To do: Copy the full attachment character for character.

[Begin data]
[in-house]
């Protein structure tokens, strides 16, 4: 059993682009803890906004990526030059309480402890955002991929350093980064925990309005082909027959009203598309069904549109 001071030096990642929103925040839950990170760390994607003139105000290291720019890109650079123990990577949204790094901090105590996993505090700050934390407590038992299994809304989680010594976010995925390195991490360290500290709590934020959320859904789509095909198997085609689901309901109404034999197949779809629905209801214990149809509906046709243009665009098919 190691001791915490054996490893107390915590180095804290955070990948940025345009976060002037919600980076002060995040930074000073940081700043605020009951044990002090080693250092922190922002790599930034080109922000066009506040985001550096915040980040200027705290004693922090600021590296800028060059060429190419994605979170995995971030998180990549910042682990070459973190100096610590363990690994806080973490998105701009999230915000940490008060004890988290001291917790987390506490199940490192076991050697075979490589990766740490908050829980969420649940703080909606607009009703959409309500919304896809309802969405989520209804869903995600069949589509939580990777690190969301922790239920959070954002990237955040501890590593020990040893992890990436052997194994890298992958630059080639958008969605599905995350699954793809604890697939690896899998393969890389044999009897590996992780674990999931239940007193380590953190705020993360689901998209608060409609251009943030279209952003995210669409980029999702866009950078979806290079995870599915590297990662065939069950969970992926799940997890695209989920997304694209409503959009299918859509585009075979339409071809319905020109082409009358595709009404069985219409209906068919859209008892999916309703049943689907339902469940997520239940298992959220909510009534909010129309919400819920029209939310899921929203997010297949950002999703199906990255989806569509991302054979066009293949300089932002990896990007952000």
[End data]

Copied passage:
[in-house]
């Protein structure tokens, strides 16, 4: 059993682009803890906004990526030059309480402890955002991929350093980064925990309005082909027959009203598309069904549109 001071030096990642929103925040839950990170760390994607003139105000290291720019890109650079123990990577949204790094901090105590996993505090700050934390407590038992299994809304989680010594976010995925390195991490360290500290709590934020959320859904789509095909198997085609689901309901109404034999197949779809629905209801214990149809509906046709243009665009098919 190691001791915490054996490893107390915590180095804290955070990948940025345009976060002037919600980076002060995040930074000073940081700043605020009951044990002090080693250092922190922002790599930034080109922000066009506040985001550096915040980040200027705290004693922090600021590296800028060059060429190419994605979170995995971030998180990549910042682990070459973190100096610590363990690994806080973490998105701009999230915000940490008060004890988290001291917790987390506490199940490192076991050697075979490589990766740490908050829980969420649940703080909606607009009703959409309500919304896809309802969405989520209804869903995600069949589509939580990777690190969301922790239920959070954002990237955040501890590593020990040893992890990436052997194994890298992958630059080639958008969605599905995350699954793809604890697939690896899998393969890389044999009897590996992780674990999931239940007193380590953190705020993360689901998209608060409609251009943030279209952003995210669409980029999702866009950078979806290079995870599915590297990662065939069950969970992926799940997890695209989920997304694209409503959009299918859509585009075979339409071809319905020109082409009358595709009404069985219409209906068919859209008892999916309703049943689907339902469940997520239940298992959220909510009534909010129309919400819920029209939310899921929203997010297949950002999703199906990255989806569509991302054979066009293949300089932002990896990007952000």